Thursday, August 8, 2013

NHS A&E: Loss Leader or What?

A simple view:
©2012 Am Ang Zhang

“The best interest of the patient is the only interest to be considered, 
and in order that the sick may have the benefit of advancing knowledge, 
union of forces is necessary
…it has become necessary to develop medicine as a cooperative science.

It looks a though we are moving as far away from those ideals in the New NHS. It is indeed most obvious with our A & E department of hospitals in England. In the new market driven system, A & E is indeed the loss leader in Supermarket terms. If we are honest, there has not been any drop in demand. It is the one thing the NHS CUSTOMERS will buy!

Government would like us to believe that this has nothing to do with OOH service. Perhaps there is a belief by the average citizen that they will be seeing real doctors at A & Es.  
 Guardian latest: Study says it costs hospitals more to treat accident and emergency patients than they are paid to deliver service.

In a Market system, A & Es are run by Hospitals and OOH by CCG/GPs; business rivals so to speak. Hospitals wants to maximize income and CCGs did not want anyone to attend A & E if at all possible.     NHS A & E: Unpredictable, Unruly & Ungainly

Looks like the battle is over as no doctor will want to work in A & E.

A top doctor from Somerset claims emergency patients could be at risk because half of the country's A&E departments are understaffed.

Dr Clifford Mann, registrar at the College of Emergency Medicine and a consultant at Musgrove Park Hospital in Taunton, said hospitals were increasingly struggling to find enough medics.

He told the Mail on Sunday that junior doctors were unwilling to train to become emergency medicine specialists because of the intense workload and failure of hospitals to increase staffing levels to match the number of patients admitted.
The situation is worsened by the fact that 10 per cent of all full-time consultancy posts in the country's 220 A&E units are unfilled as many training in the NHS have preferred to go abroad to work.

He said the shortages will "undoubtedly" have contributed to the closure or downgrading of casualty departments.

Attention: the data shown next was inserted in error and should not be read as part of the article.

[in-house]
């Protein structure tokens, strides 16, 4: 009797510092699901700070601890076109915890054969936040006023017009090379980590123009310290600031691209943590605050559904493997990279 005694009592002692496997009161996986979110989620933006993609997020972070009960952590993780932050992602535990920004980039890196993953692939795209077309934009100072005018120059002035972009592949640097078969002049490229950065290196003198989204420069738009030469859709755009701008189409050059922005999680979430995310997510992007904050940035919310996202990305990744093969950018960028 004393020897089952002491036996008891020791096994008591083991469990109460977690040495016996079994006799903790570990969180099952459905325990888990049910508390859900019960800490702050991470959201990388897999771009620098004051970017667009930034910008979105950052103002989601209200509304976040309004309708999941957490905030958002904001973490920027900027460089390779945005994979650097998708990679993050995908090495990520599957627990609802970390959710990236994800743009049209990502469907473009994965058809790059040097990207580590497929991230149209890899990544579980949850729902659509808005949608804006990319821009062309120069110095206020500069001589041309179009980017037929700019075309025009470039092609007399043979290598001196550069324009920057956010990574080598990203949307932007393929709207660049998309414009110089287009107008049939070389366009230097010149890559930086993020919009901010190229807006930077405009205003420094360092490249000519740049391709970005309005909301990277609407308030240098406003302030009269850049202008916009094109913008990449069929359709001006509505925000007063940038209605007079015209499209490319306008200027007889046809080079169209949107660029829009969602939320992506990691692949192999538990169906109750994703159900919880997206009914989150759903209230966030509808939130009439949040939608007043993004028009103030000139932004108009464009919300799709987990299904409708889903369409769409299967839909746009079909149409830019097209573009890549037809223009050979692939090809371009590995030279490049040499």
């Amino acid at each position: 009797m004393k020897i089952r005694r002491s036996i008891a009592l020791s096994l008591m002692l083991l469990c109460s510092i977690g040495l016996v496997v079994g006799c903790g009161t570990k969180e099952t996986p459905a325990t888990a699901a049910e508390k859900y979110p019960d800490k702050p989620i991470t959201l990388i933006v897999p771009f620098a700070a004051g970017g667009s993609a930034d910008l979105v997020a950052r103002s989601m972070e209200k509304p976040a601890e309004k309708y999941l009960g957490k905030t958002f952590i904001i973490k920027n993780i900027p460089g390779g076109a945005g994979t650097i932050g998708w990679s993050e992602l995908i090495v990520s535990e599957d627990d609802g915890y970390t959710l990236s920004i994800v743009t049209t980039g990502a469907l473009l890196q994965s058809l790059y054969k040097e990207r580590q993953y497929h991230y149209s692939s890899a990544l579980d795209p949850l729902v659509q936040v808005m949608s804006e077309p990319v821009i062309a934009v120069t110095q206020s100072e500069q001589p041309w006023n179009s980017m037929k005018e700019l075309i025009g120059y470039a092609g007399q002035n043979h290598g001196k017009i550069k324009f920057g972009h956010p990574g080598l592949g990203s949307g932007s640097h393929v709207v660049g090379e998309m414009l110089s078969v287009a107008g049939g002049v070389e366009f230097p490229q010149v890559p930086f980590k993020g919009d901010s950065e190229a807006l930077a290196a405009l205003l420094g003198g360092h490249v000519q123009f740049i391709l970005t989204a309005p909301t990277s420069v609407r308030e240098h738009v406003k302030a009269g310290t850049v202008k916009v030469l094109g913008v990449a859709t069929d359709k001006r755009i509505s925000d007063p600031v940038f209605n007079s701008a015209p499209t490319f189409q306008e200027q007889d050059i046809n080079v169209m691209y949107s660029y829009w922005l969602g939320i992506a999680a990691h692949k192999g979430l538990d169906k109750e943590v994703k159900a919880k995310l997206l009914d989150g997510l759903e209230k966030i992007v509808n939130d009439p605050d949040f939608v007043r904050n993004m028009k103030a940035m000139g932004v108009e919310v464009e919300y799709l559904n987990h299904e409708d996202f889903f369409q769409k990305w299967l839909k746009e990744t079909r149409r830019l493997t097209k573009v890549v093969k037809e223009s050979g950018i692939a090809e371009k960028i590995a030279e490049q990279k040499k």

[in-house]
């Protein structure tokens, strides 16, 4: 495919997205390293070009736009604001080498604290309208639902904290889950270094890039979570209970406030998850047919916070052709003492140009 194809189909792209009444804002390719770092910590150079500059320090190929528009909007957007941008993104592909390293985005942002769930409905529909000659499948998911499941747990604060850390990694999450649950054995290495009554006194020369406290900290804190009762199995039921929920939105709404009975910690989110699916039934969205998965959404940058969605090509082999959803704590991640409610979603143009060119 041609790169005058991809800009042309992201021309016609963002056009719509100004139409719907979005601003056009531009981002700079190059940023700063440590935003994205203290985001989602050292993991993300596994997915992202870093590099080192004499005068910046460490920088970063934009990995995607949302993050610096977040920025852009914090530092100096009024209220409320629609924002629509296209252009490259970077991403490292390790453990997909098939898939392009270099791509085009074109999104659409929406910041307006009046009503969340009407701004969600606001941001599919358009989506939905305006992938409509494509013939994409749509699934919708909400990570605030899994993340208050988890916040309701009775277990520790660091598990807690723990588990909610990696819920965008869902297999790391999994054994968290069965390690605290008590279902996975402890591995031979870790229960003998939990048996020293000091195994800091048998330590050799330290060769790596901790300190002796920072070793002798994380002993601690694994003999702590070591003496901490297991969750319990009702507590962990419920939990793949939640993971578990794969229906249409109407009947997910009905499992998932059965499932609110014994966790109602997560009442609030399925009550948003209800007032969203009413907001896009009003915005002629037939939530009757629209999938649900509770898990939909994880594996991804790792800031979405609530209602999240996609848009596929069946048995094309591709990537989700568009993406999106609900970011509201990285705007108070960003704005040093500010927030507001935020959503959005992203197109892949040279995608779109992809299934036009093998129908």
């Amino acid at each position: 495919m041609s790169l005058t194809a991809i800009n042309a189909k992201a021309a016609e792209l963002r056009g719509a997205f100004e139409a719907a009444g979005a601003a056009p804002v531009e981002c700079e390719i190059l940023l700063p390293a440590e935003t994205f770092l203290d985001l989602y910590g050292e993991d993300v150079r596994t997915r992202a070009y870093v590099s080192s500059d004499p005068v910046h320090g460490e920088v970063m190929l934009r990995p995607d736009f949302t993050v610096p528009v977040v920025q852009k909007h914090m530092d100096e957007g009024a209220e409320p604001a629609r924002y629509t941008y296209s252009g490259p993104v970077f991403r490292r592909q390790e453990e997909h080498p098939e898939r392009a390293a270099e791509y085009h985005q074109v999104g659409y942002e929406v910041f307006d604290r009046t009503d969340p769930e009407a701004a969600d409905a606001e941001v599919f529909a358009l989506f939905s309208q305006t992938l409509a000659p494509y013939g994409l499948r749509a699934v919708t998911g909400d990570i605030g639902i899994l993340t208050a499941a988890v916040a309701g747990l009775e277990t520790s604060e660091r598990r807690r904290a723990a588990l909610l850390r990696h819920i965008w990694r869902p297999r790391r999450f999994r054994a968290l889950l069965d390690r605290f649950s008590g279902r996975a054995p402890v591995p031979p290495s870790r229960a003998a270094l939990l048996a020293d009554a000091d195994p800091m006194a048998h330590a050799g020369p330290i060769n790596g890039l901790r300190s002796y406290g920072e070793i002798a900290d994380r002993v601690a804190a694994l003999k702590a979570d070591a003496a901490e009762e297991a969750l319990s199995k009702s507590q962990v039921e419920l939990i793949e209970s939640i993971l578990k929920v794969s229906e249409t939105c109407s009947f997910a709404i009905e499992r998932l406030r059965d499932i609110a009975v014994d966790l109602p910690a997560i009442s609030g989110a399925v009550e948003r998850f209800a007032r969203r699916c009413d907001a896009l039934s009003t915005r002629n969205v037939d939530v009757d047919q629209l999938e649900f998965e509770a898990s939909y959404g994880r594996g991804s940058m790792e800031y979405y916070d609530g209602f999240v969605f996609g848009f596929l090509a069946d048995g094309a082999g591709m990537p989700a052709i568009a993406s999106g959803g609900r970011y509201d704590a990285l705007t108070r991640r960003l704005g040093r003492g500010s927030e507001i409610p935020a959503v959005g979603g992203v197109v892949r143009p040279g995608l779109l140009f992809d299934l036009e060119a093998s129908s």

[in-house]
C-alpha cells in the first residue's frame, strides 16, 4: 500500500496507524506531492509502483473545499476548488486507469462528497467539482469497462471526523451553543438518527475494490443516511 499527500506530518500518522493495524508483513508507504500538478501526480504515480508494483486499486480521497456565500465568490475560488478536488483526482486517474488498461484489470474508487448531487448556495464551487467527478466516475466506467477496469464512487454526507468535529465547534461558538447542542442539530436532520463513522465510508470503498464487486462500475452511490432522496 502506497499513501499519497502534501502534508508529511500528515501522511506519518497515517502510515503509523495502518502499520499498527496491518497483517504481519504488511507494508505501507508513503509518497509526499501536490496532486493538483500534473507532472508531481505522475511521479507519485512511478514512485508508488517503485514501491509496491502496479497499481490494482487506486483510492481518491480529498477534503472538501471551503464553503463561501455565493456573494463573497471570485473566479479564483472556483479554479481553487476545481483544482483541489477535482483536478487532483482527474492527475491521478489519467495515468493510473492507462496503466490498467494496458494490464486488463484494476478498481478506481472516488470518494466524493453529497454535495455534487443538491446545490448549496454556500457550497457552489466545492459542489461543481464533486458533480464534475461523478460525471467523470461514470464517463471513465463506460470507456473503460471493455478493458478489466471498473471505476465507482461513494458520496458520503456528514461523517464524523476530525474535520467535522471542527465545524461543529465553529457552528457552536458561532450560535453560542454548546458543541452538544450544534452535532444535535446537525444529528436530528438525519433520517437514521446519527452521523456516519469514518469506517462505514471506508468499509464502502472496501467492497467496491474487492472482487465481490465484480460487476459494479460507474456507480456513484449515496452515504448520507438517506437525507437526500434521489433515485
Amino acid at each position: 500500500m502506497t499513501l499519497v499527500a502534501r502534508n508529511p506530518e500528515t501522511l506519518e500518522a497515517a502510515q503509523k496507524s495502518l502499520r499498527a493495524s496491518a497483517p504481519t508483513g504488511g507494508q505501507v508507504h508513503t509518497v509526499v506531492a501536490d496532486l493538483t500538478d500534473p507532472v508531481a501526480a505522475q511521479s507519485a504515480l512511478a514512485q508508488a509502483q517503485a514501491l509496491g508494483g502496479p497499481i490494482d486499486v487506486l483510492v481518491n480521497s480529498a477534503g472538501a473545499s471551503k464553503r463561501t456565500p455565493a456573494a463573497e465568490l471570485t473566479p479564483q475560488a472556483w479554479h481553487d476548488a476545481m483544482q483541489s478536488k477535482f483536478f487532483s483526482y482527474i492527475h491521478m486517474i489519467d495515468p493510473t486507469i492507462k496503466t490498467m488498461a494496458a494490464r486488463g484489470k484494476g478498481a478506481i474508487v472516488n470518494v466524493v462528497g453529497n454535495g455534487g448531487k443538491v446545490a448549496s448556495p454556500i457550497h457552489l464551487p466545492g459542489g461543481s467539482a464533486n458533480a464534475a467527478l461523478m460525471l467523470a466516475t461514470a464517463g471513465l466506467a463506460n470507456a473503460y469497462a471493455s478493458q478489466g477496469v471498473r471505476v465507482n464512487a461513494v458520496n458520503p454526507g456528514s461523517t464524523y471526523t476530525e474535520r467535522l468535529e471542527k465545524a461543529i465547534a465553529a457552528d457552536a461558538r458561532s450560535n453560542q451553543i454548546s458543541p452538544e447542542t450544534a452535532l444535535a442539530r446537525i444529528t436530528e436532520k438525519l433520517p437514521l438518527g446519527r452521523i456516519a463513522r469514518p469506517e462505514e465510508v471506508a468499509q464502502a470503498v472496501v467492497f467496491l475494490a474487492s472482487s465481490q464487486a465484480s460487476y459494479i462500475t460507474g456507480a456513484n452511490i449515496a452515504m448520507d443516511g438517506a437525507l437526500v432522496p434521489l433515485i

"The key message isn't so much the vacancies out there, but that there's no one coming through to fill them," said Dr Mann, an emergency medicine consultant.

There is of course a solution: remove the payer system and rotate GP and other trainee doctors through A & E as a compulsory part of training of any doctor and have full back up of the A & E consultants.

Admission Avoidance:
GPs are facing demands to deliver unprecedented reductions in hospital activity over the current financial year, with NHS managers setting targets for cuts in admissions of 15% or more by next April, a Pulse investigation reveals.
NHS North Staffordshire has called in private providers to implement admission avoidance strategies, including Aetna Health Services to provide the Connected Care Programme, BUPA to offer risk stratification tools and Tunstall Healthcare to deliver a telehealth scheme.                                      

Friends moved to France after their retirement and lived in one of the wine growing districts.

They were extremely pleased with the Health Care they received from their doctor locally. After all, not long ago, French Health Care topped the WHO ranking.

Then our lady friend had some gynaecological condition. She consulted the local doctor who referred her to the regional hospital: a beautiful new hospital with the best in modern equipment. In no time, arrangement was made for her to be admitted and a key-hole procedure performed. The French government paid for 70% and the rest was covered by insurance they took out.

They were thrilled.

We did not see them for a while and then they came to visit us in one of our holiday places in a warm country.
They have moved back to England.

What happened?

London A & E:
Four months after the operation they were back visiting family in England. She was constipated and then developed severe abdominal pain. She was in London so went to A & E at one of the major teaching hospitals.

“I was seen by a young doctor, a lady doctor who took a detail history and examined me. I thought I was going to be given some laxative, pain killer and sent home.”

“No, she called her consultant and I was admitted straight away.”

To cut the long story short, she had acute abdomen due to gangrenous colon from the previous procedure.

She was saved but she has lost a section of her intestine.

They sold their place in the beautiful wine region and moved back to England.

Thank goodness for a well trained A&E doctor.

Prof Waxman in an earlier post:

The internal market’s billing system is not only costly and bureaucratic, the theory that underpins it is absurd. Why should a bill for the treatment of a patient go out to Oldham or Oxford, when it is not Oldham or Oxford that pays the bill — there is only one person that picks up the tab: the taxpayer, you and me.

…….Instead let them help the NHS do what it does best — treat patients, and do so efficiently and economically without the crucifying expense and ridiculous parody of competition.

“The best interest of the patient is the only interest to be considered, 
and in order that the sick may have the benefit of advancing knowledge, 
union of forces is necessary
…it has become necessary to develop medicine as a cooperative science.

 Doctor William Mayo explained in 1905

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